The drop-out rate from CMT was similar to the average in mindfulness treatment studies, and high enough to pose a problem for the evaluation of its outcomes (Nam and Toneatto, 2016; also see Lymeus et al., 2019), We could not obtain outcome data from the course drop-outs because we had promised them at enrollment that they could drop out without facing any further requests. The imputed data estimates improvements among the drop-outs based on observed improvements among the completers. It is, however, unlikely that those who left the course had improved or would have continued to improve comparably as those who completed it. The ITT analyses could therefore have overestimated the benefits of CMT. We thus consider the ITT analyses as a quite stringent test of how ReST compares with CMT.

We rely on retrospective, self-reported outcome assessments. The FFMQ, CFQ, and PSS are all established and valid measures of foundational aspects of real-life functioning (Cohen, 1988; Sauer et al., 2013; Carrigan and Barkus, 2016). However, each of these measures has been debated (see e.g., Grossman, 2008; Nielsen et al., 2016; Könen and Karbach, 2018), and so have retrospective self-report assessments more generally (e.g., Shiffman et al., 2008). For cognitive functioning, the outcomes we report here are consistent with the trajectory of development in repeated performance test data reported by Lymeus et al. (2018). Inclusion of more direct approaches to measuring mindfulness and stress could possibly have achieved greater precision and confidence in the achieved functional improvements. It could also have been relevant to assess potential mediators of outcomes such as psychological flexibility (Kashdan and Rottenberg, 2010) and self-compassion (Neff and Dahm, 2015).

Implications for Practice and Research

Otherwise healthy individuals with stress or concentration problems can enjoy improvements in dispositional mindfulness and cognitive functioning through ReST. With ReST, the average participant can expect no more risk and no less benefit in any of the measured domains than with a more demanding conventional approach to mindfulness training. ReST is therefore a viable alternative to CMT for people who struggle under heavy demands in their daily lives. It remains to be determined how long and to what degree these benefits are sustained after completion of the course: 6-month follow-up data will be published in a separate article (also see Lymeus, 2019).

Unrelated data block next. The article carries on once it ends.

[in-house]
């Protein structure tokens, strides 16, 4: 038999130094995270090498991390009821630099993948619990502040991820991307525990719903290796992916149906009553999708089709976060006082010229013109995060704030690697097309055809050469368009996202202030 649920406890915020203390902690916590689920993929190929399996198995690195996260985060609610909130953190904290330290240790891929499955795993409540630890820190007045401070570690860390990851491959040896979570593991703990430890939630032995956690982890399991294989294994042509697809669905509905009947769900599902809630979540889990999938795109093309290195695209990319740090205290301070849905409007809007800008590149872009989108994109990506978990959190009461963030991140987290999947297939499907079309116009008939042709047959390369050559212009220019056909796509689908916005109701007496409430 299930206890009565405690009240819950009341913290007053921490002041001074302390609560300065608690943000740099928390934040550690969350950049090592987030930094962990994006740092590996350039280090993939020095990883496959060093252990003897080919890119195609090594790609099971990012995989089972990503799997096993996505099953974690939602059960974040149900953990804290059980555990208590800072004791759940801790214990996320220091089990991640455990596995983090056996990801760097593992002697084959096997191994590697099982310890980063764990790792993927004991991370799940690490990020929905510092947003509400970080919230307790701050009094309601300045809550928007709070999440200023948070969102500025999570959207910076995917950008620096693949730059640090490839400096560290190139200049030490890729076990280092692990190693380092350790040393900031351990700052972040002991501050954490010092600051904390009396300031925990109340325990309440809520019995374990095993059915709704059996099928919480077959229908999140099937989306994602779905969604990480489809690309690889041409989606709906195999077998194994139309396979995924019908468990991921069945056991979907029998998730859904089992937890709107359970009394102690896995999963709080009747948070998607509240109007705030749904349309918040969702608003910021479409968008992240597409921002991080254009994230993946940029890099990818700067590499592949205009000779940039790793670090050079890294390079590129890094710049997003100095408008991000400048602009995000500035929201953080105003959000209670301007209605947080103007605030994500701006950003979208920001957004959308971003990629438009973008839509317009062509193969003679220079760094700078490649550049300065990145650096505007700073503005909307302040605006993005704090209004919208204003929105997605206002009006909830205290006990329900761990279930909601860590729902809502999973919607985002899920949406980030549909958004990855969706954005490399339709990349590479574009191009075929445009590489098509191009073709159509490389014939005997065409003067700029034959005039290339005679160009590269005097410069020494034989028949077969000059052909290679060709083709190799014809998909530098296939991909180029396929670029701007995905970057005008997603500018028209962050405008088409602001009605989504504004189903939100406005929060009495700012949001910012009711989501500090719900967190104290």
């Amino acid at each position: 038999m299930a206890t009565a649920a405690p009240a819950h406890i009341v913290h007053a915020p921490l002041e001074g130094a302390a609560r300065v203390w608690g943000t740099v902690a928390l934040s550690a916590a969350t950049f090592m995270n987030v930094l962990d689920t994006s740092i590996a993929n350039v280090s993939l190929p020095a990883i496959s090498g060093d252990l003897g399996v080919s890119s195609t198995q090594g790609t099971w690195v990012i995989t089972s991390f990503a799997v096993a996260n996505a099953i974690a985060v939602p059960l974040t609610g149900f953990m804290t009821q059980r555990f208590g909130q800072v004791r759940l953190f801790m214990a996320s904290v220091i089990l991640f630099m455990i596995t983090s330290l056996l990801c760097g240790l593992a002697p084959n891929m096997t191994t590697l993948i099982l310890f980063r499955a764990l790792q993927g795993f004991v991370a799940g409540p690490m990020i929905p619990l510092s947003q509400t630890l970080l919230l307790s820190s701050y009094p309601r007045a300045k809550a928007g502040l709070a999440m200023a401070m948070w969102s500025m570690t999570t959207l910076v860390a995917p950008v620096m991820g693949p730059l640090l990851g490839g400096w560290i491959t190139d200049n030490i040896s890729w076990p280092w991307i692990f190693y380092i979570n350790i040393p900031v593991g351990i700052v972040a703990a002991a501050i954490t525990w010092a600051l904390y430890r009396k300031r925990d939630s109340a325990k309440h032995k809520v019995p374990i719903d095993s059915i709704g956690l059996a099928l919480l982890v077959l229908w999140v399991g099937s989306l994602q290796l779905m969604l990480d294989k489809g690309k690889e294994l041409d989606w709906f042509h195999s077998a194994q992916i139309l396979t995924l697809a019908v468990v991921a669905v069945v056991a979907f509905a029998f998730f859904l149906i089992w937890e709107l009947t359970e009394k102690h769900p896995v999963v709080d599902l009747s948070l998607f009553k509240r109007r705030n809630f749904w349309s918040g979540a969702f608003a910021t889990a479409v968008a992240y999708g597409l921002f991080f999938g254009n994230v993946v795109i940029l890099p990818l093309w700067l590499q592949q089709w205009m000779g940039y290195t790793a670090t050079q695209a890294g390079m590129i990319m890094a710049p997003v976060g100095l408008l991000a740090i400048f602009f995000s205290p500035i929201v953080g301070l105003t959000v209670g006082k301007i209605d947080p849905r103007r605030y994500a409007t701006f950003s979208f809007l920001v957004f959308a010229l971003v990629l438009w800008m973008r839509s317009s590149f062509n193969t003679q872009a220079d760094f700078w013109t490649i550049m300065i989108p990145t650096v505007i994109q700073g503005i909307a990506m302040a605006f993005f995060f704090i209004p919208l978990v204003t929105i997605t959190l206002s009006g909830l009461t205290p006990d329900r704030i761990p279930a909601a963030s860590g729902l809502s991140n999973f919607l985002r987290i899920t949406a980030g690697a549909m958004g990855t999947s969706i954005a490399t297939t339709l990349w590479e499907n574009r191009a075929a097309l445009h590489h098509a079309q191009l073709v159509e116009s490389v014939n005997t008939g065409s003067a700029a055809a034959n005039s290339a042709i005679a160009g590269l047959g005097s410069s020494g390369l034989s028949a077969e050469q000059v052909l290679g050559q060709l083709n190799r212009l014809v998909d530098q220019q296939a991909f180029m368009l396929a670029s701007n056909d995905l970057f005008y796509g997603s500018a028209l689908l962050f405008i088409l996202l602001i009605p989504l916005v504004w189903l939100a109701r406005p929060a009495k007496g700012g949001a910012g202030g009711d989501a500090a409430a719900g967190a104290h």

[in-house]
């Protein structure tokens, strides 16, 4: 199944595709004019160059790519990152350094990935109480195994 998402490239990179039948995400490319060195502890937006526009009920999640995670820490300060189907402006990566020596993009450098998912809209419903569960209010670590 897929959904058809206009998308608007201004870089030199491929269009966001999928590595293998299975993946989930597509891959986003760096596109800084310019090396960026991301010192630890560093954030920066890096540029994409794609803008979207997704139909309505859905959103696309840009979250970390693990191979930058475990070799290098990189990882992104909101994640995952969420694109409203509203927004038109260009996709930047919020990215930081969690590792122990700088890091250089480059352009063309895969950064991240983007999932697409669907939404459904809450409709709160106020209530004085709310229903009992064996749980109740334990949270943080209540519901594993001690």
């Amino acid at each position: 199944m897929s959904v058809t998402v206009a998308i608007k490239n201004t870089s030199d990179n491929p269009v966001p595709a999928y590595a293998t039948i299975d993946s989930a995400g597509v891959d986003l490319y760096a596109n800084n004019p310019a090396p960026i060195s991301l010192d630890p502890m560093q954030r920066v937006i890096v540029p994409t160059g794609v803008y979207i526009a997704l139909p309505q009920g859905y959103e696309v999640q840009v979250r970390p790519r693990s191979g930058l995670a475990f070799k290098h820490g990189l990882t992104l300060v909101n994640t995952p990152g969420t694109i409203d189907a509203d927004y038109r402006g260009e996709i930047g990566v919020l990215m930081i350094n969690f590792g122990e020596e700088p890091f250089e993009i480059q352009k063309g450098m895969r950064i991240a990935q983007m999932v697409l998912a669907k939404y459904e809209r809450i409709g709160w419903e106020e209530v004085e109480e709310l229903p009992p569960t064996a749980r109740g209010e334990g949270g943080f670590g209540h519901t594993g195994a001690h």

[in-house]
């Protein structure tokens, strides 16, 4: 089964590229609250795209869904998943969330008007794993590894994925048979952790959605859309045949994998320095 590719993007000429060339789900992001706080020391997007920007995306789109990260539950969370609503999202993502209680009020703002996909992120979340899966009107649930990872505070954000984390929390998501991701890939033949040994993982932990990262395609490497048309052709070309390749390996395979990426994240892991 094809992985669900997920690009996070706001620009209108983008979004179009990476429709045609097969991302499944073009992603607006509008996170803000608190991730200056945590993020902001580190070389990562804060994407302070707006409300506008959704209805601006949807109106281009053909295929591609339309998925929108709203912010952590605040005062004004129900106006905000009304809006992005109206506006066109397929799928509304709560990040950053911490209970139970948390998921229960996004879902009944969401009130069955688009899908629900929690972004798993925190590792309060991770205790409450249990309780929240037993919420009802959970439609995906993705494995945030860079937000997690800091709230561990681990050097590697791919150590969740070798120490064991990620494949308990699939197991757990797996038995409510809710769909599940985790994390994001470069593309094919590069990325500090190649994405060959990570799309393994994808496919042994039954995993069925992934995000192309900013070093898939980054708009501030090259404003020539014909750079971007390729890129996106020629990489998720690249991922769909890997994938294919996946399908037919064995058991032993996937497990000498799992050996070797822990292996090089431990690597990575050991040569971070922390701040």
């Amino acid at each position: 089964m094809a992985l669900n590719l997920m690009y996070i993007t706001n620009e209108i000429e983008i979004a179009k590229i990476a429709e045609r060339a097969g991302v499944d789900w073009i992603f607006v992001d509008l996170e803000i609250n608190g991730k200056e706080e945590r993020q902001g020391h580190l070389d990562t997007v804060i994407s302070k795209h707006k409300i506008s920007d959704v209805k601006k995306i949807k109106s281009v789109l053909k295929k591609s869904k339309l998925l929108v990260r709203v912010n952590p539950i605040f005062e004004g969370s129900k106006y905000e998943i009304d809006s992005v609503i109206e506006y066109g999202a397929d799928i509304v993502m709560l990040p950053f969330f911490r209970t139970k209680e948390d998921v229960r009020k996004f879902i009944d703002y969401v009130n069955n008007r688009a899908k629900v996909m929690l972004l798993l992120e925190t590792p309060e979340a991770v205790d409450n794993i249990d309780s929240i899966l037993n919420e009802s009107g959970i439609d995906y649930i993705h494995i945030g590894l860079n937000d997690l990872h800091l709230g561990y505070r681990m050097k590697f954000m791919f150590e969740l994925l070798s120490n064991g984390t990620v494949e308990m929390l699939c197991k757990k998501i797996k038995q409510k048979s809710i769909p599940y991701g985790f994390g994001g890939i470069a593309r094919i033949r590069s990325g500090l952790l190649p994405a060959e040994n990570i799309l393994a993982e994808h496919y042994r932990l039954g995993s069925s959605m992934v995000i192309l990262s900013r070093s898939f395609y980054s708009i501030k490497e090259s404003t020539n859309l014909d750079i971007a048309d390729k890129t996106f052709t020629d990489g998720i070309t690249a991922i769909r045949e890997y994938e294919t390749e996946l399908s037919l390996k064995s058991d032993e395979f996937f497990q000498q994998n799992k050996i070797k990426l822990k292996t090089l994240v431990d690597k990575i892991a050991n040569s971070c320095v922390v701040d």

Given that ReST works through low-effort practices supported by restorative nature experience, the findings of benefits that are similar to those achieved with CMT cast further doubt on the assumption that attention network training is a key mechanism behind the improvements in psychological functioning seen in early stages of mindfulness training (cf. Lutz et al., 2008; Tang et al., 2015). Instead, much of the early improvement with conventional approaches to mindfulness training might occur during a short initial honeymoon phase when the meditation experience may be dominated by restorative processes (Lymeus et al., 2018, 2019 and Lymeus, 2019 discuss the involved processes at length). When beginners learn to self-regulate the meditative state, practice may become more dominated by attention network training processes, and therefore more effortful. It would be at this stage that compliance problems could ensue for participants who have insufficient access to the needed cognitive resources.